It's the site Clinton Pecord would rather soon forget. When a portion of the Len Small Levee collapsed, it took with it his 80 acres of farmland.
"When the levee broke, then here come the water and here come the sand," Pecord recalled to Local 6.
Eight months later, there is not much progress. Alexander County leaders are not expecting help from the federal government or the state.
"It's just a gamble, and if you don't get the levee fixed, then it's really a long shot that you're going to get a crop in," Pecord said.
County Engineer Jeff Denny said with the Army Corps of Engineers denial of help, the responsibility to repair the levee could ultimately fall onto the farmers. "That's basically what you are looking at now. That's the only option," Denny told Local 6.
Denny gave that update to farmers Thursday. He hopes the levee can be built back at half the $16 million cost estimated by the Army Corps if farmers combine resources.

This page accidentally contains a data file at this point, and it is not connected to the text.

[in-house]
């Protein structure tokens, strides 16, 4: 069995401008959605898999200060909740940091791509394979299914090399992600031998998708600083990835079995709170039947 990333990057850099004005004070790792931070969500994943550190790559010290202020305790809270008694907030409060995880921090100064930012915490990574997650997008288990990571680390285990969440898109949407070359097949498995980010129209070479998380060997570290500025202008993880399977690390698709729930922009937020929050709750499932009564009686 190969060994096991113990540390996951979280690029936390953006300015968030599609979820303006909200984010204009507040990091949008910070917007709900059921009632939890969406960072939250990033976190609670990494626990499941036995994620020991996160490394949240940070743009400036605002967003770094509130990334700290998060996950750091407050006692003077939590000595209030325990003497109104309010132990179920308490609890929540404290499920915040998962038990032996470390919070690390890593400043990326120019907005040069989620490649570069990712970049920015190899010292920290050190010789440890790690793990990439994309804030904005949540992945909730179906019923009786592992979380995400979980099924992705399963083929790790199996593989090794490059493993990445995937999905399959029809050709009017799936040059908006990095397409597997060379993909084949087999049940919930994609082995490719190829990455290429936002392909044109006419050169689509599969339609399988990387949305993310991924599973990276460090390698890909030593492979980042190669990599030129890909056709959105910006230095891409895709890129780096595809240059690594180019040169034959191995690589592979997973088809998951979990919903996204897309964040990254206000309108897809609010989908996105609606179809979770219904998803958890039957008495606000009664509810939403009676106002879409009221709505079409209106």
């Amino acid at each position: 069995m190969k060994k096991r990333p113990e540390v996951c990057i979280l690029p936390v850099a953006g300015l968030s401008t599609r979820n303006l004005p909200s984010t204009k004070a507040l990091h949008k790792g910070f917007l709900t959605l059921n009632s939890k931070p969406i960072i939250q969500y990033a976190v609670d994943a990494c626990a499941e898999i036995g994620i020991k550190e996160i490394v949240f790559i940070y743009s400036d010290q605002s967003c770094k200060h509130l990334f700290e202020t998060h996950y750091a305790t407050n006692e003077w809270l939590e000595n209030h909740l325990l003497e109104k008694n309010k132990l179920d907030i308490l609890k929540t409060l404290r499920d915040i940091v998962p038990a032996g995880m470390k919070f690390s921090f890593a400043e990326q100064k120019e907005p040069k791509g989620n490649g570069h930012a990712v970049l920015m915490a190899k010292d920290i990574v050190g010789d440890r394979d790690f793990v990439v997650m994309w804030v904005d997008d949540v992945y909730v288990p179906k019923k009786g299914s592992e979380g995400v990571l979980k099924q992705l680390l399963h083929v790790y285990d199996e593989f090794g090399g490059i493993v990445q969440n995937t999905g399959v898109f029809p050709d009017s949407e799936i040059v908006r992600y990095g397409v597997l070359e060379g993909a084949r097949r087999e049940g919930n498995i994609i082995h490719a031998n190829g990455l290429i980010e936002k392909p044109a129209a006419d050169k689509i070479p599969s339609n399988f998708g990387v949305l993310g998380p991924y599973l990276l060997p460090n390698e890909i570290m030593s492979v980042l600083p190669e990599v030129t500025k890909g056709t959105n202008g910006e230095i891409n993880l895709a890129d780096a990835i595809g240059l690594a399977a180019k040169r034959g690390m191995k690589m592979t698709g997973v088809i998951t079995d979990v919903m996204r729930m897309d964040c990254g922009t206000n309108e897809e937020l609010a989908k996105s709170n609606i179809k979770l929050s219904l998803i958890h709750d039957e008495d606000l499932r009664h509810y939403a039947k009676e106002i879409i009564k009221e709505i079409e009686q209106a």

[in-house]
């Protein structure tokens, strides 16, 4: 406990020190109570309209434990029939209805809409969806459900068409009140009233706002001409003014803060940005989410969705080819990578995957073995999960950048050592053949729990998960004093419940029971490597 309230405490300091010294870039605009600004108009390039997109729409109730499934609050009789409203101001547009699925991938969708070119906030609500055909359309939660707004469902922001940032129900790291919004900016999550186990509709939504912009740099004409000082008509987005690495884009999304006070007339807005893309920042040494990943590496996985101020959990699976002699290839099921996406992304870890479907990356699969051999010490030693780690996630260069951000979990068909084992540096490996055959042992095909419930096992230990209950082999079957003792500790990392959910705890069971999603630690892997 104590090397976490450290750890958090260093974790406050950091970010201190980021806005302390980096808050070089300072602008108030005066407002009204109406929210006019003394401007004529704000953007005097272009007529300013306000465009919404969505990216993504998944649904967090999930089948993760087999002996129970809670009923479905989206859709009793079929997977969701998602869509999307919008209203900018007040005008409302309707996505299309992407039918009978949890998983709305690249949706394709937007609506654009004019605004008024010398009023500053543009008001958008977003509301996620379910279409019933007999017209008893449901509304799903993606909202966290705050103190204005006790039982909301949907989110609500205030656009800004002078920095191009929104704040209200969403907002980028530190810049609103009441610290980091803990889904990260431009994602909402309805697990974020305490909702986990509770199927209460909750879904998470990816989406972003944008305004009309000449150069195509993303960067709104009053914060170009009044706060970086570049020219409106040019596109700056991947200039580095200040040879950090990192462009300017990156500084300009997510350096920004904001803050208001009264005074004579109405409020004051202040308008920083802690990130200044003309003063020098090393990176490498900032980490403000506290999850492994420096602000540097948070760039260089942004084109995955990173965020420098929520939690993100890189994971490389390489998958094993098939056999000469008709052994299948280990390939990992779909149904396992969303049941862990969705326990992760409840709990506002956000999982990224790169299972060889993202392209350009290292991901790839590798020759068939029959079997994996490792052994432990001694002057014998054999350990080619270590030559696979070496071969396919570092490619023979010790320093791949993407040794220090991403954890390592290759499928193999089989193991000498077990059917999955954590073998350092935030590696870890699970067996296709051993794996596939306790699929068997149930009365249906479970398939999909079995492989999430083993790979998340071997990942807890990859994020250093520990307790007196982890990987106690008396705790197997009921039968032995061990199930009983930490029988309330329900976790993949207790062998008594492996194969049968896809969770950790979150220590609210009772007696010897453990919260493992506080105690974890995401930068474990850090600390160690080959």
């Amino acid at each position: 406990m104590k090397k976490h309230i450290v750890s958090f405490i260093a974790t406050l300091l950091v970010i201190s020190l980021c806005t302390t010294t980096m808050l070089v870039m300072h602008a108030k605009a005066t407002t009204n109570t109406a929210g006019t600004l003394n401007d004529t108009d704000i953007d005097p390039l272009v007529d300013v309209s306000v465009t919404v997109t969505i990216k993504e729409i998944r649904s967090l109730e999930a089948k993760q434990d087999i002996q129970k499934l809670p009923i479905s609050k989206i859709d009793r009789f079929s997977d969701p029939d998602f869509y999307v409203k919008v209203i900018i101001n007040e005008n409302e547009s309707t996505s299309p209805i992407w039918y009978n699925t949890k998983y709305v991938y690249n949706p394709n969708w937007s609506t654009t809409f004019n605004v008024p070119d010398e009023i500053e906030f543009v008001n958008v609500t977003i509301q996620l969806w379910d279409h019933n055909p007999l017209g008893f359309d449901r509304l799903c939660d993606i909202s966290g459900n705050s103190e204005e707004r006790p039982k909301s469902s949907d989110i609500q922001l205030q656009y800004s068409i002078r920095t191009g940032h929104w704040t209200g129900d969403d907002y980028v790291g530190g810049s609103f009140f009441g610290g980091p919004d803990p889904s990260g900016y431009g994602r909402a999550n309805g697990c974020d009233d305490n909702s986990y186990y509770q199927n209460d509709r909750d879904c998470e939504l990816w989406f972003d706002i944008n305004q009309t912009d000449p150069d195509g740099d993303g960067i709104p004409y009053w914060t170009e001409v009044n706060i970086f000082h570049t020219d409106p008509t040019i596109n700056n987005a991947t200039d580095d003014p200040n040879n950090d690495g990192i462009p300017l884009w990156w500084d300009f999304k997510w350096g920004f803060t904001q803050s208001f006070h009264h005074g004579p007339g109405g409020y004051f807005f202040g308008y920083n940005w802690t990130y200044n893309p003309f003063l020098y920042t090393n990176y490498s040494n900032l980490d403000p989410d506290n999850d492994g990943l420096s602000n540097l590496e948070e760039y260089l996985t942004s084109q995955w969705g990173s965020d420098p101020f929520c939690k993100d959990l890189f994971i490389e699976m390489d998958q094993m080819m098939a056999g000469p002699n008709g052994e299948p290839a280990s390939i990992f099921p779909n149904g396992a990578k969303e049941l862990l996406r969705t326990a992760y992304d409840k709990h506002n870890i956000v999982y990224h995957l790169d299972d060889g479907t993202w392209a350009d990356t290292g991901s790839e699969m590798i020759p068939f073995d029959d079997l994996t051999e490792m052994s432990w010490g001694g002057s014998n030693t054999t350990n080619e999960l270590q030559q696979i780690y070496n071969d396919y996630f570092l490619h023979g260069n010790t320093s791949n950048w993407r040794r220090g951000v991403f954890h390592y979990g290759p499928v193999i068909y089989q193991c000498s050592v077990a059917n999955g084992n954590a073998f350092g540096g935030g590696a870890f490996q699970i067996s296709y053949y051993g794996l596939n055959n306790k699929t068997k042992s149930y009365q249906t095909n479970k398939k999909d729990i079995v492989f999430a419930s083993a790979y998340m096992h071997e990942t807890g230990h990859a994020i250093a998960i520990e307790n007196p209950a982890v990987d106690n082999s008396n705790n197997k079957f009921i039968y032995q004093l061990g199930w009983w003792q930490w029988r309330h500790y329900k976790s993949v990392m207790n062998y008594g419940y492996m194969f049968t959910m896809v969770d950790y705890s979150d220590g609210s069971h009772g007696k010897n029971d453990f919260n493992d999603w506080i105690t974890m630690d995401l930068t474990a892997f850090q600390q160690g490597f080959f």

"When I look at the condition we are in, we're probably worse than we've ever been, and we're seeing no assistance at all," he said.
An even bigger problem for Pecord is the 10-foot sand deposits left by the flood. He believes digging it out could be as big of an expense as rebuilding the levee.
"It may take years and years of doing that, and that's something the farmers will have to fund themselves," Pecord said.